The first thing you notice about this jointer is that is it big. It comes in two pieces, the first is the jointer itself in a crate 5'x2'x1.5' and weighs 400 lbs. The second piece is the stand which comes in a box 3'x2'x1.5' and weighs 100 lbs. Both the crate and the box appeared to offer good protection from all but the most careless transportation companies. All associated parts came either in the crate with the jointer or packed inside the stand.
The jointer was covered with so much cosmolin that it took about 1-1/2 hours to clean all the parts, make sure they were all there, and get them ready for assembly. The assembly process itself took about 2 hours and is very straight forward, which was a good thing because the manual assumed that the unit came as one piece with no assembly required. More on the manual later. The power cord is supplied with no plug attached. This worked well for me because I always cut them off and install twist-lock plugs, but this might be an inconvenience for others who use the standard 220V pronged outlets. After mounting the jointer to the stand, the motor pulley had to be aligned to the cutterhead pulley, an inconvenience but not a problem. The only real problem with assembly was the motor connection. The diagram in manual did not even come close to matching what the motor terminals looked like. Now I'm a electrical engineer by profession with a few years of experience with motors and I must admit that it took quite a bit of educated guessing to get it right on the first try. I consider myself lucky. I guess what I'm trying to say is if you have any doubt about getting this right, get help form someone who knows. Before turning on the machine, I'm thankful I had the foresight to check the tightness of the blades. They were not tight at all and I hate to think what would have happen had they chosen to take flight. Other things of note: the jointer is put together with a mixture of SAE and metric screws and bolts and it was a good thing that Jet includes a can of touch up paint, as there were quite a few edges and spots that needed to be touched up.
With the jointer now assembled and functioning, it was time to fine tune it. A check of the tables for flatness revealed that the infeed table was absolutely flat and the outfeed table was flat with a 3" diameter depression located at the middle of the far end of the table. It's depth was less than 0.002". Though not earth shattering, it left me feeling less than joyous. Both tables proved to be perfectly parallel or at least better than what I could determine. The rabbiting ledge was not set flush or parallel to the infeed table and had to be corrected. The fence was tested out as flat. The cutterhead was found to be 0.003" high at the back end when measured from the outfeed table and required shimming to correct. The knives were not even close to being set right which might have been due to the fact that they were shipped loose. This jointer has no spindle locks or witness marks to denote top dead center for knife setting, and while this again is inconvenient it is not too much of a problem to determine. One thing you will want to do is to throw away the supplied knife setting jig and get a MagnaSet. It was definitely worth the extra bucks. The knives lock in place with square headed setscrews that were very hard to get a wrench on when they were at the wrong angle, hex headed setscrews would have been better, and will be something for me to fix later. Also, jackscrews instead of springs would have made the knives easier to set. Setting the fence proved to be very difficult. I found that after the fence was set square, it would have to be realigned each time the fence was moved in or out. Removing the fence and using a straight edge I found that the ledge that the fence sets on was not inline with the outfeed table. Correcting this greatly reduced the problem but it still exists, and the root cause for this has not yet been determined. All told, I spent about 6 hours with the unpacking, cleaning, assembling, and tweaking.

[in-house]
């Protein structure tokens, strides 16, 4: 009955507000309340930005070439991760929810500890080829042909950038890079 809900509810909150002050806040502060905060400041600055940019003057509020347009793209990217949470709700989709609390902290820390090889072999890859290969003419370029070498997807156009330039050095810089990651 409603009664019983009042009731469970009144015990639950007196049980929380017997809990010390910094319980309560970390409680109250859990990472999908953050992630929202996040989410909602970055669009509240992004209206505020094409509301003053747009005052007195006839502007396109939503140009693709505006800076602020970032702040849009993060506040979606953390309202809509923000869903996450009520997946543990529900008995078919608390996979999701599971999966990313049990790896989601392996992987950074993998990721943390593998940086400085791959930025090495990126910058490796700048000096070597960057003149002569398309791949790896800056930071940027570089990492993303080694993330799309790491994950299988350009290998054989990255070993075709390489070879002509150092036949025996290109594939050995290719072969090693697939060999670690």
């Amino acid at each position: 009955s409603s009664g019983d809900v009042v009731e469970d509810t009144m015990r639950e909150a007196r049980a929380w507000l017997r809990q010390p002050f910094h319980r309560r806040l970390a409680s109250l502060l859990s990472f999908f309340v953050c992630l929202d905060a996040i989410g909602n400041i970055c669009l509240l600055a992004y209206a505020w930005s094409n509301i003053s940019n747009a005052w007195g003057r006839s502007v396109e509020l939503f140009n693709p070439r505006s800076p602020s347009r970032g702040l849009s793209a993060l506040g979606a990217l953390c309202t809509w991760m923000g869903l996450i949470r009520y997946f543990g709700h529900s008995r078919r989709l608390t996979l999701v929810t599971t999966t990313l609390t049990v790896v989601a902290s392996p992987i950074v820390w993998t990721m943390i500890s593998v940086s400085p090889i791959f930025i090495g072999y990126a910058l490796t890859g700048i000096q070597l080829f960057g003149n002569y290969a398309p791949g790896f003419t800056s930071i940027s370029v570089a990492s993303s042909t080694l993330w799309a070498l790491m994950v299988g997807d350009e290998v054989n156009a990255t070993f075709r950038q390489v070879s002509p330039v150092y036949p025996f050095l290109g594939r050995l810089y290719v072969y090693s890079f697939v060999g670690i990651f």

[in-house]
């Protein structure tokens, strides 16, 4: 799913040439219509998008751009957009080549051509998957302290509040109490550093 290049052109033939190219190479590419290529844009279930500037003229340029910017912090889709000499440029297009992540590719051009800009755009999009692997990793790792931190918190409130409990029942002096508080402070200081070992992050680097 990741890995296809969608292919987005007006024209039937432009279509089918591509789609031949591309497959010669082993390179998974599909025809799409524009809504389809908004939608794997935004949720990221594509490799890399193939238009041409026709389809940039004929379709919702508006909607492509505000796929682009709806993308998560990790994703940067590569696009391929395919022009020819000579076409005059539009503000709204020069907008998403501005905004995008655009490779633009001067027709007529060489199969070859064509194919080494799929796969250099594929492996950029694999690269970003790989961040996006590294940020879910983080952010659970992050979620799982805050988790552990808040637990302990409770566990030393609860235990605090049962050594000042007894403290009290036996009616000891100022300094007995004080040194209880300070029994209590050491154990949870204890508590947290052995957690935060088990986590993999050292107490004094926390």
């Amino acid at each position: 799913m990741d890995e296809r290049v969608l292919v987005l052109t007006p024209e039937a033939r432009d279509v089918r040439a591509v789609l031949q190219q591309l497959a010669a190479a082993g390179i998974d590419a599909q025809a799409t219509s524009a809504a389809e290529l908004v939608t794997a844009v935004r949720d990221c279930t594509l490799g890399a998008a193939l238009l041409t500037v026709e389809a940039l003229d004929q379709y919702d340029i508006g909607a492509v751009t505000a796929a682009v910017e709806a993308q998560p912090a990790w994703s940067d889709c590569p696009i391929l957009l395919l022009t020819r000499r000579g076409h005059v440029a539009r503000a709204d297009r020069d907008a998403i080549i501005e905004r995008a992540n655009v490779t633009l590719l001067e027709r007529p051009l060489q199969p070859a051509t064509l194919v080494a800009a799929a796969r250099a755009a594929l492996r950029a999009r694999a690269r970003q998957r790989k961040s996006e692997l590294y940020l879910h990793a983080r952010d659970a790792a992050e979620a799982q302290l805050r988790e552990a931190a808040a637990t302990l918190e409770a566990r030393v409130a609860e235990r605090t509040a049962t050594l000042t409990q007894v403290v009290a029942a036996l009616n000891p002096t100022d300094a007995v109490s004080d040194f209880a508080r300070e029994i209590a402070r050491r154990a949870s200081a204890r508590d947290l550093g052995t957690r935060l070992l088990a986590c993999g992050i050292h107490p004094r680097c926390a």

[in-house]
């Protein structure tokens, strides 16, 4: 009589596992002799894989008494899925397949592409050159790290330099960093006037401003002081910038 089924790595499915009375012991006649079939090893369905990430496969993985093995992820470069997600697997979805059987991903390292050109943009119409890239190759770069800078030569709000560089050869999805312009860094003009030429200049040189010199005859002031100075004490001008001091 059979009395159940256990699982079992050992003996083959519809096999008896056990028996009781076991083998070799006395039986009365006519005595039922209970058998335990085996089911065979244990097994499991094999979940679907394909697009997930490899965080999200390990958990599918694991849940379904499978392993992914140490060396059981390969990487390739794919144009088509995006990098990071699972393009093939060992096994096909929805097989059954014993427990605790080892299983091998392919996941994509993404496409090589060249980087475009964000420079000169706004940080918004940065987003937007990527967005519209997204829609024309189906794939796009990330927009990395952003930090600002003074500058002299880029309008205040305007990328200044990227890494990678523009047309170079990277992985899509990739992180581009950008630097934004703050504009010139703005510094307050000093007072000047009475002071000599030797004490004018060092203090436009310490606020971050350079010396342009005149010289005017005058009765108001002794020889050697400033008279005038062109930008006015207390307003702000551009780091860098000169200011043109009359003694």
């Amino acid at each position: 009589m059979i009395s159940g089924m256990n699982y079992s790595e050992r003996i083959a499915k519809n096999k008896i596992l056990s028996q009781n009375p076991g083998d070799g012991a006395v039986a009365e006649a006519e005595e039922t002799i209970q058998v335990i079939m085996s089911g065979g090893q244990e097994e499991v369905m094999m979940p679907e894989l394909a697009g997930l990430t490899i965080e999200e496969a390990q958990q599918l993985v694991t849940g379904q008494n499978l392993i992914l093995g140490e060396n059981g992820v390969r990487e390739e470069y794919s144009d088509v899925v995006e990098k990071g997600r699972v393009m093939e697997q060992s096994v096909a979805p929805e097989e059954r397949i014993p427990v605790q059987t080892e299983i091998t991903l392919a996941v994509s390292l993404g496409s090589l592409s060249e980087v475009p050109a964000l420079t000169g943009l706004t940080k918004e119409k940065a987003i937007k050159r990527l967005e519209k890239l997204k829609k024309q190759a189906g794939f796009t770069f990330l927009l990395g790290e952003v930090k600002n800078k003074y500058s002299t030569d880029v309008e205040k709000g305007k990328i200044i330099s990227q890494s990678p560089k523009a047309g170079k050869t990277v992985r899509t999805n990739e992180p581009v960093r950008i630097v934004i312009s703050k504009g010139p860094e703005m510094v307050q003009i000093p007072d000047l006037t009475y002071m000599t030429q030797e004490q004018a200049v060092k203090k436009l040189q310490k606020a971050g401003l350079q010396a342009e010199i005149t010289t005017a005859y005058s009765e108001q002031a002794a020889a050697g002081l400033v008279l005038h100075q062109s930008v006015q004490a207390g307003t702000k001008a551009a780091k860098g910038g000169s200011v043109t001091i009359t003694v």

This jointer has proved to provide surfaces and edges that are as straight and true as possible. It had enough power for me to take an 1/4" off the face of an 7-1/2" wide oak board without even thinking about slowing down. The 66" length of this jointer has taken a lot of the work out of jointing long boards. As a test I jointed two 8' long, not too straght, birch boards; they fit together perfectly after one pass taking off an 3/16" of material. When the depth of cut is dialed back to 1/32" or even 1/16", the surfaces produced are as clean and ripple free as you could hope for.
I really do like the results that this jointer produces, but I am still at odds with myself if it was worth the price. For jointers in the 8"x66" bed size, the Jet JJ-8CS is at the high end of the price range and I expected great things. There was no one thing that makes me feel this way, but rather a lot of little things when taken all together make me wonder if I could have done just as well spending $400 less. Having used it now for a couple of weeks and about 100 bdft, I have but one complaint, the fence still needs some work. All in all, I expect this jointer to last the rest of my life and into the next generation.
Mark Keck - 3/6/98